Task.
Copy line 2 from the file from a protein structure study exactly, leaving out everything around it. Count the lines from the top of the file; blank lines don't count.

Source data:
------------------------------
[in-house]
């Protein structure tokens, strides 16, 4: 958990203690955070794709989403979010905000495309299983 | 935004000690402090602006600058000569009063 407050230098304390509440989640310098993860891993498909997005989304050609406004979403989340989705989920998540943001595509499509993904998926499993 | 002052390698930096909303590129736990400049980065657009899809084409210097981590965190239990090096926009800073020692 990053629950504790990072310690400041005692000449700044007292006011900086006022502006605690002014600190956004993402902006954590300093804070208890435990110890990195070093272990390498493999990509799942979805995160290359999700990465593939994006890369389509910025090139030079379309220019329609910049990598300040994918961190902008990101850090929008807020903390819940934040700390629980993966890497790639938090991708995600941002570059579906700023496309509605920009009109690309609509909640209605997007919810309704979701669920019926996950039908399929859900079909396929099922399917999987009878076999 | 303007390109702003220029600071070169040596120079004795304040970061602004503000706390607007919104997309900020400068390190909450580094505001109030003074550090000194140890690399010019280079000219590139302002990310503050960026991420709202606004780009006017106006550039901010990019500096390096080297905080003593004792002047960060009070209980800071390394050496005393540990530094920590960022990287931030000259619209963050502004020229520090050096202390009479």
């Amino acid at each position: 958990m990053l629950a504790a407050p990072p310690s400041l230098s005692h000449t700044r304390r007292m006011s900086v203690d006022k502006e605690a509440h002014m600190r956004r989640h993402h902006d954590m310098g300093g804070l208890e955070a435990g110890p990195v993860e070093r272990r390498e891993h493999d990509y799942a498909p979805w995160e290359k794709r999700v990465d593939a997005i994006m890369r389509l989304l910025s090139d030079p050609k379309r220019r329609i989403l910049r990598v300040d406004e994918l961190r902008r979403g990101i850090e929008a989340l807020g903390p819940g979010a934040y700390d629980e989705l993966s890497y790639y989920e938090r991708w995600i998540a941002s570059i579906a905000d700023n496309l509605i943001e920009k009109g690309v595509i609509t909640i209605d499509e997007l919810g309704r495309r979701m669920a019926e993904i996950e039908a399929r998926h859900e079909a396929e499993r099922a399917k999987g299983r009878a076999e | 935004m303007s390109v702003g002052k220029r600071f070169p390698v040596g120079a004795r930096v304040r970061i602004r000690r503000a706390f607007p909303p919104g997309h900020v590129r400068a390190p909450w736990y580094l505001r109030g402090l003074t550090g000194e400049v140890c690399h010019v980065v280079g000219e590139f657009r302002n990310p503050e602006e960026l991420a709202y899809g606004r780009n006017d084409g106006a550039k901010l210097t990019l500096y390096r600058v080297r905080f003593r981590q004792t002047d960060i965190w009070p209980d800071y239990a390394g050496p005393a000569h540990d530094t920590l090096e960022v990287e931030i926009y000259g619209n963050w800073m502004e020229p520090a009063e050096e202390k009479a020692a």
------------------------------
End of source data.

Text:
């Protein structure tokens, strides 16, 4: 958990203690955070794709989403979010905000495309299983 | 935004000690402090602006600058000569009063 407050230098304390509440989640310098993860891993498909997005989304050609406004979403989340989705989920998540943001595509499509993904998926499993 | 002052390698930096909303590129736990400049980065657009899809084409210097981590965190239990090096926009800073020692 990053629950504790990072310690400041005692000449700044007292006011900086006022502006605690002014600190956004993402902006954590300093804070208890435990110890990195070093272990390498493999990509799942979805995160290359999700990465593939994006890369389509910025090139030079379309220019329609910049990598300040994918961190902008990101850090929008807020903390819940934040700390629980993966890497790639938090991708995600941002570059579906700023496309509605920009009109690309609509909640209605997007919810309704979701669920019926996950039908399929859900079909396929099922399917999987009878076999 | 303007390109702003220029600071070169040596120079004795304040970061602004503000706390607007919104997309900020400068390190909450580094505001109030003074550090000194140890690399010019280079000219590139302002990310503050960026991420709202606004780009006017106006550039901010990019500096390096080297905080003593004792002047960060009070209980800071390394050496005393540990530094920590960022990287931030000259619209963050502004020229520090050096202390009479």